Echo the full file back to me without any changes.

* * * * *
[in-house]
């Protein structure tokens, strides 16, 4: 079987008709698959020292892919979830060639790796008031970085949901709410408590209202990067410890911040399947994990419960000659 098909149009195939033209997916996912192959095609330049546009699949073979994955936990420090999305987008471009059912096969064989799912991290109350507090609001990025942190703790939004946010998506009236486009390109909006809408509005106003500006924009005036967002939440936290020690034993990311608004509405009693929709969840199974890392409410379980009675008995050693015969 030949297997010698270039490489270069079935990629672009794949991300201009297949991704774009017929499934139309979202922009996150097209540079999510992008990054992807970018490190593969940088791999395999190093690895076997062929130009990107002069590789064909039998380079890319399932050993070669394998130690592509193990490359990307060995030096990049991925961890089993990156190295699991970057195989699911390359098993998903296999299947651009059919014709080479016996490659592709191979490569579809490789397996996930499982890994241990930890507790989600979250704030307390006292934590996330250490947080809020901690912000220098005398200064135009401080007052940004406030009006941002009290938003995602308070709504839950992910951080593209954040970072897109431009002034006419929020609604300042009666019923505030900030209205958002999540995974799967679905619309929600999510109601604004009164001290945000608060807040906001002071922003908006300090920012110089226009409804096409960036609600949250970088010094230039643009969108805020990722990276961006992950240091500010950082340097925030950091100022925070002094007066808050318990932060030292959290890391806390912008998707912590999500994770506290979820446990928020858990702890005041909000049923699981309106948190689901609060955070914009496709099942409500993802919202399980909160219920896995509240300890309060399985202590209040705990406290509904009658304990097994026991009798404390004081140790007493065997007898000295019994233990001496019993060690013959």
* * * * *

[in-house]
């Protein structure tokens, strides 16, 4: 079987008709698959020292892919979830060639790796008031970085949901709410408590209202990067410890911040399947994990419960000659 098909149009195939033209997916996912192959095609330049546009699949073979994955936990420090999305987008471009059912096969064989799912991290109350507090609001990025942190703790939004946010998506009236486009390109909006809408509005106003500006924009005036967002939440936290020690034993990311608004509405009693929709969840199974890392409410379980009675008995050693015969 030949297997010698270039490489270069079935990629672009794949991300201009297949991704774009017929499934139309979202922009996150097209540079999510992008990054992807970018490190593969940088791999395999190093690895076997062929130009990107002069590789064909039998380079890319399932050993070669394998130690592509193990490359990307060995030096990049991925961890089993990156190295699991970057195989699911390359098993998903296999299947651009059919014709080479016996490659592709191979490569579809490789397996996930499982890994241990930890507790989600979250704030307390006292934590996330250490947080809020901690912000220098005398200064135009401080007052940004406030009006941002009290938003995602308070709504839950992910951080593209954040970072897109431009002034006419929020609604300042009666019923505030900030209205958002999540995974799967679905619309929600999510109601604004009164001290945000608060807040906001002071922003908006300090920012110089226009409804096409960036609600949250970088010094230039643009969108805020990722990276961006992950240091500010950082340097925030950091100022925070002094007066808050318990932060030292959290890391806390912008998707912590999500994770506290979820446990928020858990702890005041909000049923699981309106948190689901609060955070914009496709099942409500993802919202399980909160219920896995509240300890309060399985202590209040705990406290509904009658304990097994026991009798404390004081140790007493065997007898000295019994233990001496019993060690013959």